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UrbanTurf Reader Asks: Are DC Homeowners Seeing Their Tax Assessments Increase?

by Mark Wellborn

UrbanTurf Reader Asks: Are DC Homeowners Seeing Their Tax Assessments Increase?: Figure 1

In this week’s installment of UrbanTurf Reader Asks, a reader who bought a foreclosure in 2009 and saw the assessed value increase significantly this year wonders if other DC homeowners have experienced similar increases.

I bought a foreclosure in the H Street area in October of 2009 and the assessed value on the property tax bill I received for this fiscal year is $100,000 more than I paid for it. I'm curious if other readers have had similar experiences, or whether they've gone through the appeals process. I've filled out the form and am beginning the process, but I'm sure many others are in a similar situation with the wild fluctuations in home values.

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This article originally published at https://dc.urbanturf.com/articles/blog/urbanturf_reader_asks_are_dc_homeowners_seeing_their_tax_assessments_increa/1852

8 Comments

  1. wdc said at 5:27 pm on Tuesday March 9, 2010:
    properties near H Street on both the Capitol Hill and the north sides have been and will keep getting more valuable. If this guy bought a foreclosure, he probably got it below the assessed value or market value at the time though, so the question is what was the change in assessment from year to year. The good news about the higher assessment is that someone thinks your house is worth more. I've been following the market on houses 1-3 blocks south of H for the past few months. Properties in that area are FLYING off the market within days of listing -- both nicely renovated ones between 600 and 750 and fixxer uppers that haven't been renovated, but are being purchased for the purpose.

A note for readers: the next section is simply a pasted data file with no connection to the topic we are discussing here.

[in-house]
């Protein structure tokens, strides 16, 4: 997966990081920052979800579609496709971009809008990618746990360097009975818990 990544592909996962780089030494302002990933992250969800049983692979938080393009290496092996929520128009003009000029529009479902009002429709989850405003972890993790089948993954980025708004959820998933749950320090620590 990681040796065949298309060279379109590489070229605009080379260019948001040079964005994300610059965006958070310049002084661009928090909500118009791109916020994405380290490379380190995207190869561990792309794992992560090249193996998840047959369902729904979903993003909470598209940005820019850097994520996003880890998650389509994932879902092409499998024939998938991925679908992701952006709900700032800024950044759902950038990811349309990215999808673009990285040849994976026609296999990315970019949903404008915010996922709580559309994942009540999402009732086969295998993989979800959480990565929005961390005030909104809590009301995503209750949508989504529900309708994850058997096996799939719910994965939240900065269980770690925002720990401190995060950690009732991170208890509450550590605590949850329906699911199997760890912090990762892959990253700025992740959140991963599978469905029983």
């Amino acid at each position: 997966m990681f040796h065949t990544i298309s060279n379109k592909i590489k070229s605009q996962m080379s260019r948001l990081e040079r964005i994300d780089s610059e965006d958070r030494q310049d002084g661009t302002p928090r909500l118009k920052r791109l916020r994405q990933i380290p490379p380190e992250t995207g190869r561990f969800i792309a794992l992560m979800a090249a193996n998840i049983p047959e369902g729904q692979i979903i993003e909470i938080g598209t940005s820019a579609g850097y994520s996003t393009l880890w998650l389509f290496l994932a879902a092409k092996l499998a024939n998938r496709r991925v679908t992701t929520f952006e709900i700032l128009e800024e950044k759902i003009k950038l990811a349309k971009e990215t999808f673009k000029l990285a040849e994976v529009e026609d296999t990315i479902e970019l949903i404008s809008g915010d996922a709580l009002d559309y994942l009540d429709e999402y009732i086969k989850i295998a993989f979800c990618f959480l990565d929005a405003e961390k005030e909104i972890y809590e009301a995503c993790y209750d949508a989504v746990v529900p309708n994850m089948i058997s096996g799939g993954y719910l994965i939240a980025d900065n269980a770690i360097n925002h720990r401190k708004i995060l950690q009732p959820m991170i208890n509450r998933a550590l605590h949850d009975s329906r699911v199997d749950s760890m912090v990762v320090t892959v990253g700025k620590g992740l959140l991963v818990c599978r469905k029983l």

1. JJ said at 6:03 pm on Tuesday March 9, 2010:
    You should check the comps of some of the recent houses sold in your area. If the tax assessed value is more than what houses are going for you should definitely appeal the tax assessment. I live near H Street (bought in 2007) and DC's tax office hit me with $100,000 increase within a year after I bought the place (right during the worst of the housing devaluation). In my opinion, the DC tax office is desperate for revenue and they are trying to hit buyers in this area with ridiculous assessments to try and recoup the property devaluation losses they are taking elsewhere (they hope that you will just pay it and not contest it). I challenged my assessment by taking comp. listings of houses for sale within .5 miles of my house. Ultimately, I got them to completely erase the increase and actually reduce the assessment below their previous year's assessment. So I'm actually paying less property taxes now than I did last year. I've found that you have to fight DC at every turn...
  1. Ben said at 7:30 pm on Tuesday March 9, 2010: